Early October 2011, Dexia, a Belgian-French bank, collapsed for the second time in three years after their initial bail out in 2008, when they were rescued by the same governments that have propped the bank up again this month.
Interestingly enough, the bank passed the stress test with flying colours, and came in 12th place out of 90 amongst the European banks stress tested in July of this year.
Dexia’s problems are largely the result of their business model, which relies heavily on short term borrowing in the capital markets to finance long term funding obligations. This is not a new issue, however. Northern Rock faced the exact same problem in 2007. From a capital adequacy perspective, both banks looked in remarkable good health a few months before their collapse.
The challenge with this funding strategy is that as soon as liquidity starts to dry up, it is no longer possible to raise the required amount of funds. General market sentiment due to the bursting of the sub-prime mortgage bubble in 2008 and uncertainty about the consequences of restructuring of Greek, Spanish and Portuguese sovereign debt on the Eurozone in 2011 made lenders cautious. This results in a significant reduction of the liquidity available in the market, and particularly impacts those that are heavily relying on the short term capital markets. I wouldn’t want to go as far as to say that this is unique to the current crisis though. Previous crises have been subject to exactly the same problem.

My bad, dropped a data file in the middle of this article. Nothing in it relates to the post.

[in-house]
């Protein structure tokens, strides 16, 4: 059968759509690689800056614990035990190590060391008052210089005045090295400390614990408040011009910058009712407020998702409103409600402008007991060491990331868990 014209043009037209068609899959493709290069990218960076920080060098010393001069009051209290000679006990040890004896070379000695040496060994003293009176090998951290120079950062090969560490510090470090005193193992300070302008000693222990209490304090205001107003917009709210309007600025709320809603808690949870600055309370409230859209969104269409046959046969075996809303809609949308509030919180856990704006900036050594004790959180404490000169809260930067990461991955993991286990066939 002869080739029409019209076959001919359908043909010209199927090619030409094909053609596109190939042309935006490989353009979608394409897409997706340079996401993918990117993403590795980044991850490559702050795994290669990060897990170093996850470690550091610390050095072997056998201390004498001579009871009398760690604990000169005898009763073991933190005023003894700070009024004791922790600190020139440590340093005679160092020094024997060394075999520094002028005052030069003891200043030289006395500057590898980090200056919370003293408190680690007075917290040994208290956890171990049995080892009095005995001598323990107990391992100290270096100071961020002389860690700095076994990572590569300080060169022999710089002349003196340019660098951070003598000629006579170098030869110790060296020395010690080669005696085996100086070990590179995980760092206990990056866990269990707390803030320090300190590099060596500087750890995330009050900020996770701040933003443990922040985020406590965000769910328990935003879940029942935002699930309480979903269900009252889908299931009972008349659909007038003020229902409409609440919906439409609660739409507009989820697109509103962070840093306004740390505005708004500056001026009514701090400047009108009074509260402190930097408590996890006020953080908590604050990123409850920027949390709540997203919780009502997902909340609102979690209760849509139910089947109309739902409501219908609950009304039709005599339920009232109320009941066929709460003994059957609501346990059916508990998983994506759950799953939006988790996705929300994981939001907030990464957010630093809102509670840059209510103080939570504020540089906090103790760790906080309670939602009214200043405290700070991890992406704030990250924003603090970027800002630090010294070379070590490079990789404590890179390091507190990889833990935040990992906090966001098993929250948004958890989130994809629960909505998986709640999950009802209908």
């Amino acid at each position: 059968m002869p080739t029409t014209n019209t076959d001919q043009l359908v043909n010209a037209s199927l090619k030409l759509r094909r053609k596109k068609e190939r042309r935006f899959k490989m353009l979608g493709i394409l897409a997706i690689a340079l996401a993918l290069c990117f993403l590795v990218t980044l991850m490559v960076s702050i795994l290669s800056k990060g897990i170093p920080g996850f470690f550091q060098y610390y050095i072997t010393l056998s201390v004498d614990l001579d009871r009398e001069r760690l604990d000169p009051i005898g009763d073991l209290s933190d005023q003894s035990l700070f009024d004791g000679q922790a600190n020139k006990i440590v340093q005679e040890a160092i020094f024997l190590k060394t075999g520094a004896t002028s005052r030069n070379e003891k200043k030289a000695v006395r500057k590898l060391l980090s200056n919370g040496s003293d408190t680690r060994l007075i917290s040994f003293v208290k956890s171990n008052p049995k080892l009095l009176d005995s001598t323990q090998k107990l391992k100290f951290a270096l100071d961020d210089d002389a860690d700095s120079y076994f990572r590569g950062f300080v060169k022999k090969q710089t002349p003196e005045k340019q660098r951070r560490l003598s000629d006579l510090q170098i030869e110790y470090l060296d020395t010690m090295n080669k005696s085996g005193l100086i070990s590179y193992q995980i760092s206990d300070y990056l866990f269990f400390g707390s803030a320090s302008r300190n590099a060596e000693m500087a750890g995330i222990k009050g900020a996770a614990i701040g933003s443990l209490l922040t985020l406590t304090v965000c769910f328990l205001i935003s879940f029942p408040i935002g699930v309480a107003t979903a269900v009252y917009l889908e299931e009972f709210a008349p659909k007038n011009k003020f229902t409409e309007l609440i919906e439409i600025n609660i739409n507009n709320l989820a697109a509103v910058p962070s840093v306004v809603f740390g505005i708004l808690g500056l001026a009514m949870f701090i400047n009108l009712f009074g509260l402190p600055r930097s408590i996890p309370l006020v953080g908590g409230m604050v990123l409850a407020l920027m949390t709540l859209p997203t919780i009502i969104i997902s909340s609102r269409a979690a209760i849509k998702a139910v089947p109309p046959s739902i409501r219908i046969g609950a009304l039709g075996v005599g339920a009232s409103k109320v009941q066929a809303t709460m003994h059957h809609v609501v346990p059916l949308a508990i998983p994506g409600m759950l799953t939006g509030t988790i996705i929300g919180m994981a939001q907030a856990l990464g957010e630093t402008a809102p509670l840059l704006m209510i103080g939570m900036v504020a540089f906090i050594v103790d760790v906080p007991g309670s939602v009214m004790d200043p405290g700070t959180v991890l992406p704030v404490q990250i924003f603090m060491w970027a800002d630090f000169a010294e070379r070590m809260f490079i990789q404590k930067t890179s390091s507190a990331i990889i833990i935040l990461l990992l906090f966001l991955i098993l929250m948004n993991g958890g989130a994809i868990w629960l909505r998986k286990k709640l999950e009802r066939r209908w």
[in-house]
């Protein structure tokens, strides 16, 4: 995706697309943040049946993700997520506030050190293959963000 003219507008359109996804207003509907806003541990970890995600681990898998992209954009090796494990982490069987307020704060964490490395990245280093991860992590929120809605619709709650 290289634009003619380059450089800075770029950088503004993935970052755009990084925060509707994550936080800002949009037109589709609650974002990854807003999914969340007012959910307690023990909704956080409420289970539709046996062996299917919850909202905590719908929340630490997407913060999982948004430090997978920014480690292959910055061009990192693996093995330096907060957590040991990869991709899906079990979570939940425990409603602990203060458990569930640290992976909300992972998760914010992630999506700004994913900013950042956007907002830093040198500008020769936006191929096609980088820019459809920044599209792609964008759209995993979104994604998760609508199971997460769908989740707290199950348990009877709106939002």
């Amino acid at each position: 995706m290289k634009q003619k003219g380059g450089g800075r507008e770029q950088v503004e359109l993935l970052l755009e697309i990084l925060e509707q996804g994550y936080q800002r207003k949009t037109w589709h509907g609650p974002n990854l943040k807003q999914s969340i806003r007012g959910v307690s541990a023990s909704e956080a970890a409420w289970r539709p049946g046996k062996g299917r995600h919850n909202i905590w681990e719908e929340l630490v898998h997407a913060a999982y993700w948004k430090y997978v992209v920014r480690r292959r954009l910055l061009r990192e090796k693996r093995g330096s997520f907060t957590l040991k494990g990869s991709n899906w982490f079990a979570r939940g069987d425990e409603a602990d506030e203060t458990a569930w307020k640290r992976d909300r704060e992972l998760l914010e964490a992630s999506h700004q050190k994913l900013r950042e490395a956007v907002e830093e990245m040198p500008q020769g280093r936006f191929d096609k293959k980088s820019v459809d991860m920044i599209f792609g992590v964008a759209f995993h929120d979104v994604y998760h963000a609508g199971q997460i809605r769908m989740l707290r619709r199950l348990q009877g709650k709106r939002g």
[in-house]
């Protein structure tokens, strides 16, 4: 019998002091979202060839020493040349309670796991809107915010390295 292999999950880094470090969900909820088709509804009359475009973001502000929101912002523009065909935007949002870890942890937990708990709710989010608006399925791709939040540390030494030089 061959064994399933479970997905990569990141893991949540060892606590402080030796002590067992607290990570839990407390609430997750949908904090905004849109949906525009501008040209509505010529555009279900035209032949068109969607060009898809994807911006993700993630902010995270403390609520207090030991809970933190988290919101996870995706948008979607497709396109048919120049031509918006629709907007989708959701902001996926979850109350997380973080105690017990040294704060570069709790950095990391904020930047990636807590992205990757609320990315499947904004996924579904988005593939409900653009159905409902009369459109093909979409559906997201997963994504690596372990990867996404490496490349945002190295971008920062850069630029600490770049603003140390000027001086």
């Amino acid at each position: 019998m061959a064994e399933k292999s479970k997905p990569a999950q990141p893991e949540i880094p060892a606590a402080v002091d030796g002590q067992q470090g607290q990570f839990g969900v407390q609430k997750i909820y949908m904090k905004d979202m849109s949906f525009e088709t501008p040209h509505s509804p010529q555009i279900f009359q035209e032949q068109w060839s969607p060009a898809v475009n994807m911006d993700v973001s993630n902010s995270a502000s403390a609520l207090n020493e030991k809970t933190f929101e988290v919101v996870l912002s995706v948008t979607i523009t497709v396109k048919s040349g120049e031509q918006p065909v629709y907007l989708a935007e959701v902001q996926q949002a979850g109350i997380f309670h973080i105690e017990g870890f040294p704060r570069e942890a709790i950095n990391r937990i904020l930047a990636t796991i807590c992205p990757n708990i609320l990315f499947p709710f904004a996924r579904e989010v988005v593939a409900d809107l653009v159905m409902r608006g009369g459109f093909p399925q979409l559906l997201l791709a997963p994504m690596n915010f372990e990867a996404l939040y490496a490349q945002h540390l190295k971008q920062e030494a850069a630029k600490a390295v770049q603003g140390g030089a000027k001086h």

So, what does this say about the July 2011 stress test result?
It can certainly be assumed that the underlying model and/or its assumptions were, at a minimum, incomplete and perhaps even flawed. If this assumption is incorrect, it is difficult to explain why a bank that passes a stress test with flying colours needs to go cap-in-hand to the government not even six months later. Can it be resolved by purely adding some form of an ‘available liquidity’ indicator? Probably not since – as previous crises show – available liquidity in the market doesn’t change gradually over a period of time but instead tends to change rather abruptly. Perhaps there is some merit in also including asset and liability management strategies. Whilst also not easy to model either, the proportion of long term assets such as savings and deposit accounts or other sources of long term funds may be a significant factor in the probability of a bank being susceptible to volatility in the available liquidity in the market.
There is, however, one thing that truly puts Dexia in a class of its own. Just before it all went horribly wrong in 2008, one of Dexia’s wholly owned subsidiaries provided a loan of €1.5bn to two of its largest institutional shareholders to finance their stake in Dexia’s capital increase. Apparently that is, or at least was, not illegal in Belgium and, notwithstanding the regulator’s concerns, it did effectively raise Dexia’s capital adequacy to an acceptable level. Albeit artificially.
Dr Natalie Schoon, CFA